Monday, June 27, 2016
A New (And Larger) Move Toward An Independent Scotland
In September of 2014, a referendum was held in Scotland on whether they should be an independent country or remain a part of the United Kingdom. They voted to stay in the United Kingdom by a fairly substantial margin (55.3% to 44.7%).
One of the compelling arguments made for remaining a part of the U.K. was that if they left they might not be able to be a part of the European Union. And as the recent Brexit vote showed, Scotland wants to remain in the European Union. But now that English and Welsh voters carried the day last week in voting to leave the E.U., Scots are now reconsidering their decision to stay in the United Kingdom.
After the victorious Brexit vote, two newspapers (the Sunday Post and the Sunday Times) did a poll of Scottish feelings -- and both found that many Scots have now changed their minds about Scottish independence. The Sunday Post queried 1600 residents across Scotland, and found that 59% now favor independence. The Sunday Times queried 620 adults across Scotland, and found 52% now favor independence.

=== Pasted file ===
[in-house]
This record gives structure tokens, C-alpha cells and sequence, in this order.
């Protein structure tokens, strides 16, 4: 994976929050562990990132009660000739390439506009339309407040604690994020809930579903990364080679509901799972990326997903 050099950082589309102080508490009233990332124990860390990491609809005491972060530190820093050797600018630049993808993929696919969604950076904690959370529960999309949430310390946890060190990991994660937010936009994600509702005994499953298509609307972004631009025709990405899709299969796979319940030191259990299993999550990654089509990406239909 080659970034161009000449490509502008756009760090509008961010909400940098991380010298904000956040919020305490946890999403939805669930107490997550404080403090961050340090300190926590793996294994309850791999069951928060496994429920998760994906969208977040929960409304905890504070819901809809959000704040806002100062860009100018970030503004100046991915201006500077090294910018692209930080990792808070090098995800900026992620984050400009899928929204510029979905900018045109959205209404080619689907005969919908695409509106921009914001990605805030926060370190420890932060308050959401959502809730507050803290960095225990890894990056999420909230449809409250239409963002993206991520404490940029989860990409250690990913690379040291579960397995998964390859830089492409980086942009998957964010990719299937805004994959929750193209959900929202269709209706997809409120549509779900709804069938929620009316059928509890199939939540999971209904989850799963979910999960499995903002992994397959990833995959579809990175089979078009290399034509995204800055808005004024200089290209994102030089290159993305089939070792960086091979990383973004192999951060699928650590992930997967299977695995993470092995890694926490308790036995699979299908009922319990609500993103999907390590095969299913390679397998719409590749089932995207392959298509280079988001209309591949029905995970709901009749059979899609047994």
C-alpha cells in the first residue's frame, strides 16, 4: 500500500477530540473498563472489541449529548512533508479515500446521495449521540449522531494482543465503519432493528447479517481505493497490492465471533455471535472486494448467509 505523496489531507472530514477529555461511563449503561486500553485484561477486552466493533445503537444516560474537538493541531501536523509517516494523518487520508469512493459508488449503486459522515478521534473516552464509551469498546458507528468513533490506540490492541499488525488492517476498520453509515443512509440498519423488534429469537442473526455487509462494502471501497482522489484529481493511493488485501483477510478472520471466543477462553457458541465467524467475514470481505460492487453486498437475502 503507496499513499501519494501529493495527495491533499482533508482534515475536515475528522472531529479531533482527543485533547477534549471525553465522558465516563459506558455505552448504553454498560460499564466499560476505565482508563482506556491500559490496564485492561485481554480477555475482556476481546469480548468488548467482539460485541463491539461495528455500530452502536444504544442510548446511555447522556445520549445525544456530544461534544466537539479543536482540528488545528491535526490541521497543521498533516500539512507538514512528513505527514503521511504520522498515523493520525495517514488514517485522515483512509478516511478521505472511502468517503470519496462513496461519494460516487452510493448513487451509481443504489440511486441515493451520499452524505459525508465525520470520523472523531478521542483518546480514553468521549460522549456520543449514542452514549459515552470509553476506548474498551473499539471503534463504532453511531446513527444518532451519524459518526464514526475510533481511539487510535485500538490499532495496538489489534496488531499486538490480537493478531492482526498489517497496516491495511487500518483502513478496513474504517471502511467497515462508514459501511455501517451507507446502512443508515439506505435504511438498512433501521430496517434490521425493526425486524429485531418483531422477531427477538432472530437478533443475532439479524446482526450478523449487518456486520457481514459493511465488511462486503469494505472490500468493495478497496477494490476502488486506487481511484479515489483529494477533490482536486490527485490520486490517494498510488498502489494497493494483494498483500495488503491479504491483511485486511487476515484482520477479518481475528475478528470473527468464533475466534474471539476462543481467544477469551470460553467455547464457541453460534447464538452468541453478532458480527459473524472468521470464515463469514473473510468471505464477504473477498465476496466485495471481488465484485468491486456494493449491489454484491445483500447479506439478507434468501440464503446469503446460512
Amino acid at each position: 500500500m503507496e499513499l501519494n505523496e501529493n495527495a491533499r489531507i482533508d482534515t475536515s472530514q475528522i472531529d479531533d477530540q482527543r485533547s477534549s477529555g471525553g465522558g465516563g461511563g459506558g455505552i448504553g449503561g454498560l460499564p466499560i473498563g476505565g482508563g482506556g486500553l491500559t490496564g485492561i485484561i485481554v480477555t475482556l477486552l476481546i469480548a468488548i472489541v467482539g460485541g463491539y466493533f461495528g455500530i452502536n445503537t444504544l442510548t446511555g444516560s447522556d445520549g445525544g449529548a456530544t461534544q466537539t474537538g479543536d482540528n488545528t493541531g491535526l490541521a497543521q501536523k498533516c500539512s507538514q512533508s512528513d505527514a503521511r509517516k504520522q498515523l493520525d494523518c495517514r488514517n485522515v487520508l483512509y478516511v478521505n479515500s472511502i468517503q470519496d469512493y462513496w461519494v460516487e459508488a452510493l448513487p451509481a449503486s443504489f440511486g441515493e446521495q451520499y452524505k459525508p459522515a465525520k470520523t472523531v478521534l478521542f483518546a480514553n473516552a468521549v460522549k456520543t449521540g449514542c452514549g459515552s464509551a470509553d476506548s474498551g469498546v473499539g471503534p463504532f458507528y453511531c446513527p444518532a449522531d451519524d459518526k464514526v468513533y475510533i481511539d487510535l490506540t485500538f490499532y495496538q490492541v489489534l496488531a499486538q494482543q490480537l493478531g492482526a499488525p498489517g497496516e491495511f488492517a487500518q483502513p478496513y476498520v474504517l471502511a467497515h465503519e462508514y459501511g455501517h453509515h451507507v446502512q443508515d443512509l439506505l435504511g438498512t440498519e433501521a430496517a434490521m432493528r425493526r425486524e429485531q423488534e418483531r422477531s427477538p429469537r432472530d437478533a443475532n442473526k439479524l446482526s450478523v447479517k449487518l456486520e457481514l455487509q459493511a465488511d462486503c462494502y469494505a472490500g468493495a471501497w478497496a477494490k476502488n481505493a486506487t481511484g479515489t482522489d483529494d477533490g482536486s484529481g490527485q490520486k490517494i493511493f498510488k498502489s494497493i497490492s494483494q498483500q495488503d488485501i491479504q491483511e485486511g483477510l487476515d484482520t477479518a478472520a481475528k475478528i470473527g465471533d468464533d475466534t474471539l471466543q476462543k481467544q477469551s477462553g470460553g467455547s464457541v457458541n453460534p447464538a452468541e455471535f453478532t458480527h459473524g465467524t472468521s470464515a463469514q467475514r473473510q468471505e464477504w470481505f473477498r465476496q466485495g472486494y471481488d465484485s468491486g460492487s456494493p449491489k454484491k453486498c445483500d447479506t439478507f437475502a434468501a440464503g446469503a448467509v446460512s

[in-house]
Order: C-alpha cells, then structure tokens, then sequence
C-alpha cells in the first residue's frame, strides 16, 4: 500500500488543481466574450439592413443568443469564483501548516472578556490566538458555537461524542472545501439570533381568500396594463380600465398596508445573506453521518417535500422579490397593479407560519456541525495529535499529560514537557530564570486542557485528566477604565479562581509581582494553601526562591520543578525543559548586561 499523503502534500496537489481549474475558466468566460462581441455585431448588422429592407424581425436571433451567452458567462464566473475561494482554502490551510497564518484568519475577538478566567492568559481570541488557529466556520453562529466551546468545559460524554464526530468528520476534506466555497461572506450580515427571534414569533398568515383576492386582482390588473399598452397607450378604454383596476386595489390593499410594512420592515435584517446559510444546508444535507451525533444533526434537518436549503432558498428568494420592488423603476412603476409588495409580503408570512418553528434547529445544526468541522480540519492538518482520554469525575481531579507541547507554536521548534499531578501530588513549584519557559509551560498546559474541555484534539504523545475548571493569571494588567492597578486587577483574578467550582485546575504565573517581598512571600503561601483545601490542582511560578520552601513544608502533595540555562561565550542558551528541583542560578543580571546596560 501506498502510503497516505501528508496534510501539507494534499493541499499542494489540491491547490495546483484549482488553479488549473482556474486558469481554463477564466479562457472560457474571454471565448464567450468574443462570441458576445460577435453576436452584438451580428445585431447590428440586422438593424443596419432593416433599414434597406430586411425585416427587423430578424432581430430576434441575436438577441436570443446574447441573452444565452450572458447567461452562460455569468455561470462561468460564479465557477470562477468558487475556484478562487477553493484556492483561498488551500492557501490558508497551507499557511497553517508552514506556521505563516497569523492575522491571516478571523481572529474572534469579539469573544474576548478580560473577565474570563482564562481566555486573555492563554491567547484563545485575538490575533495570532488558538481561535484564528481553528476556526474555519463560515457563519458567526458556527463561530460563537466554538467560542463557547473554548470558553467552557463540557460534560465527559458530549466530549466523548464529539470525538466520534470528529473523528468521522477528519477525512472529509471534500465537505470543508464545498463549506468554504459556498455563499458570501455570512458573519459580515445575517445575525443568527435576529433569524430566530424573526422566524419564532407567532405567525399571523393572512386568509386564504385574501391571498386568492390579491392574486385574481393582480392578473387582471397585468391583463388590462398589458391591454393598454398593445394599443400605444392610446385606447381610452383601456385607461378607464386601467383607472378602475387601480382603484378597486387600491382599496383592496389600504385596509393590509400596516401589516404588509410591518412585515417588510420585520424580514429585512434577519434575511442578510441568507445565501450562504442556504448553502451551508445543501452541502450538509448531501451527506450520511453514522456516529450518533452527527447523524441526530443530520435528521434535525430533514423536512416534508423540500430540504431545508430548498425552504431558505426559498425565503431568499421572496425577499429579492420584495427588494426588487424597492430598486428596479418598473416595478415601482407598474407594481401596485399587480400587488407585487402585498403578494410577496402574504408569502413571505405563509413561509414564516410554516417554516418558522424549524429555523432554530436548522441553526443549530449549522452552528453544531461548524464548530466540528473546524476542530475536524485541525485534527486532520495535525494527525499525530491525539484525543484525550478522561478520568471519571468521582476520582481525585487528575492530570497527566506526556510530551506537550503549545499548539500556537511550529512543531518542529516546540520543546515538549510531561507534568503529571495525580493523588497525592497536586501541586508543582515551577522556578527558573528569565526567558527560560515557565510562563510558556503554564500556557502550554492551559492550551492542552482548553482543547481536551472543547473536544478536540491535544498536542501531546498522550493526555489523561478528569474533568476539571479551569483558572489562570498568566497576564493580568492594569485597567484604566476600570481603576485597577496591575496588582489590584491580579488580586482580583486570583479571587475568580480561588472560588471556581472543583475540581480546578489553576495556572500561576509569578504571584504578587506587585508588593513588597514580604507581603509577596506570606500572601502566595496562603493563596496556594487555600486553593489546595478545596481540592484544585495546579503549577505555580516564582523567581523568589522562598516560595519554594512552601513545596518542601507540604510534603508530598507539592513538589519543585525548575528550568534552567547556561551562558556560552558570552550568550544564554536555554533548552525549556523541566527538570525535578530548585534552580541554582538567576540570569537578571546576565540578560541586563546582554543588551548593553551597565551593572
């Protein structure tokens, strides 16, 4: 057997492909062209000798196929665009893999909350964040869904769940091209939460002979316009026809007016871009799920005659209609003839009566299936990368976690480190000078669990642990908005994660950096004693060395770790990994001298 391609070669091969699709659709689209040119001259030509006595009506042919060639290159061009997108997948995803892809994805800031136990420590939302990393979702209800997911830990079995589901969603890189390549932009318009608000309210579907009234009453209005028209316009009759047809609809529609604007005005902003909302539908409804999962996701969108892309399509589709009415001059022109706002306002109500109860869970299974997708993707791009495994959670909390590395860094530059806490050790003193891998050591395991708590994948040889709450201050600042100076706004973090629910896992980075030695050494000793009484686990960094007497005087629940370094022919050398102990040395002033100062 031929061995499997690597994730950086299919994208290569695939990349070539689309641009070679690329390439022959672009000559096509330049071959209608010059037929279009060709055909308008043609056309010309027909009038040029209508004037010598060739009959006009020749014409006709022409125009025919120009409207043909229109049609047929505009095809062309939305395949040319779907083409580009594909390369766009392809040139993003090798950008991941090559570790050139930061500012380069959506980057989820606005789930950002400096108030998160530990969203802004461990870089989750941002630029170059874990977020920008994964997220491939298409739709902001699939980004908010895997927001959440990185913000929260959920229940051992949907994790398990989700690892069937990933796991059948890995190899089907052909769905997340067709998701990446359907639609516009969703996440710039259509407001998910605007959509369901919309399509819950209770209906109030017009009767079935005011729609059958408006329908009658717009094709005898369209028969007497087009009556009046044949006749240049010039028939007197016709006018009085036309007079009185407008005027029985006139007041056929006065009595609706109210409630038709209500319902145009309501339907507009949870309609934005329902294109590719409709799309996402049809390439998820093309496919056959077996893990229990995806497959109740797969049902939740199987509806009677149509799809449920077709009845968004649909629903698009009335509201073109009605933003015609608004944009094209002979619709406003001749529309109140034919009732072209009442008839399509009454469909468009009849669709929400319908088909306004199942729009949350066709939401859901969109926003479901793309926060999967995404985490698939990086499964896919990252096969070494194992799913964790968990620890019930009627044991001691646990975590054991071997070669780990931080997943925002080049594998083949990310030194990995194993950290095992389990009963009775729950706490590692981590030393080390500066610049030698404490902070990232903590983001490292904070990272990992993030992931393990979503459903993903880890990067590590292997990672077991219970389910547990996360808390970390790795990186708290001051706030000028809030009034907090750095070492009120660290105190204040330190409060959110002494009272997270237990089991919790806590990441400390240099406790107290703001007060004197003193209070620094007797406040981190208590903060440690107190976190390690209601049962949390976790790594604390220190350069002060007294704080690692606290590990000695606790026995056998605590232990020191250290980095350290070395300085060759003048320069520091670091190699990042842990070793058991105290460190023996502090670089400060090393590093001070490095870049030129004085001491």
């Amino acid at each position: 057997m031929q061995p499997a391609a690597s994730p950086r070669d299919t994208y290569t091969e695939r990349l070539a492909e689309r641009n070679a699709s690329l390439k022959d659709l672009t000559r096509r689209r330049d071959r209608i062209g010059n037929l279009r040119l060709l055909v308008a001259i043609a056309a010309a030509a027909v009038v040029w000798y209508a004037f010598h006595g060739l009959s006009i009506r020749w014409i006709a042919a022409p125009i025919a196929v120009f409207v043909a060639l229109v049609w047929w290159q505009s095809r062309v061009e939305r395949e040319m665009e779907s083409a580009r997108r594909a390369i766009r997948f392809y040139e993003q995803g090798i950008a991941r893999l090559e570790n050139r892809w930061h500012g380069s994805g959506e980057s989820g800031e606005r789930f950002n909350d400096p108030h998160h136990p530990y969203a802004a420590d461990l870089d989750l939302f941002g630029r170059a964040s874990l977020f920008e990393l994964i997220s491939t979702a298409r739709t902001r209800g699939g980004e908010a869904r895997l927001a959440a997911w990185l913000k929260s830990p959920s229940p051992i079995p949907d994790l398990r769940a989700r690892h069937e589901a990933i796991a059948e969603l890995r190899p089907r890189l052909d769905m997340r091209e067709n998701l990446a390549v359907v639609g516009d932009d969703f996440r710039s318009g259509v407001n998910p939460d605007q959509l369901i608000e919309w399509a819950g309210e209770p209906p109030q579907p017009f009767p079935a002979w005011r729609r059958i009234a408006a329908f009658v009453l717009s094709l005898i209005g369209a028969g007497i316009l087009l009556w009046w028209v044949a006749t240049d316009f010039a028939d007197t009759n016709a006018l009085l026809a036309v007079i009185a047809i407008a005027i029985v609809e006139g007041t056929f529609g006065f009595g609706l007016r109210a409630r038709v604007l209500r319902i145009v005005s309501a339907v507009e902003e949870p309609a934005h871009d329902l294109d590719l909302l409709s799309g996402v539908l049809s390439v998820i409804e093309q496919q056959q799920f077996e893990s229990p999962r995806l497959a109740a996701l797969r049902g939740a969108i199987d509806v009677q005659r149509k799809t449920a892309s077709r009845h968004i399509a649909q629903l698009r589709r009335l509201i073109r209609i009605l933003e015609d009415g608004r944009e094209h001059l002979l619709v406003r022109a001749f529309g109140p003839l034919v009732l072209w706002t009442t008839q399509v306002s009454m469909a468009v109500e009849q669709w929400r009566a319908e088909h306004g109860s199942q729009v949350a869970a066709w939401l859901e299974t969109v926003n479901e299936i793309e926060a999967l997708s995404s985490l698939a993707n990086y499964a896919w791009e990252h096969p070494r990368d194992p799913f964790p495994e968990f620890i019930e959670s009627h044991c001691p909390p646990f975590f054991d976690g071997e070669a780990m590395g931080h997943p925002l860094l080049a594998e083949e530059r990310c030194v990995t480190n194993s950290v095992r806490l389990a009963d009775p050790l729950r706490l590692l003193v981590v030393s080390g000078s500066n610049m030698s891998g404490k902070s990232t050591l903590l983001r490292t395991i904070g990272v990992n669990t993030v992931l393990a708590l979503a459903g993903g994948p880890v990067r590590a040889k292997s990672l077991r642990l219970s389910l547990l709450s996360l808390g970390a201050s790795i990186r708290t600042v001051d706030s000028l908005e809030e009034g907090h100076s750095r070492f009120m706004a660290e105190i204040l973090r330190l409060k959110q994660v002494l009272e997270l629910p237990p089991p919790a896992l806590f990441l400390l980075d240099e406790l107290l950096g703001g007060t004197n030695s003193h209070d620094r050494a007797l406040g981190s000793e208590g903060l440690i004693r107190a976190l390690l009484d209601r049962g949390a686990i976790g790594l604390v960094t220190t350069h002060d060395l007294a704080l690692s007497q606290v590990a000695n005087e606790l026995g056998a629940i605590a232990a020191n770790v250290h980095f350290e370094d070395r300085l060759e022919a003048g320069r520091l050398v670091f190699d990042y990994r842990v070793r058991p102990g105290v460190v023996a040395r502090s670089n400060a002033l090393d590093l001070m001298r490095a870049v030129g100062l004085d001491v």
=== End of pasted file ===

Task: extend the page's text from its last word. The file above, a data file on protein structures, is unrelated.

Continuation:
Will this desire for independence last? It well could, and might even grow, since the move to leave the E.U. has trashed the U.K. economy -- and that damage is unlikely to go away for quite a while.
I think the English voters have made a serious mistake -- one that could result in the break-up of their country.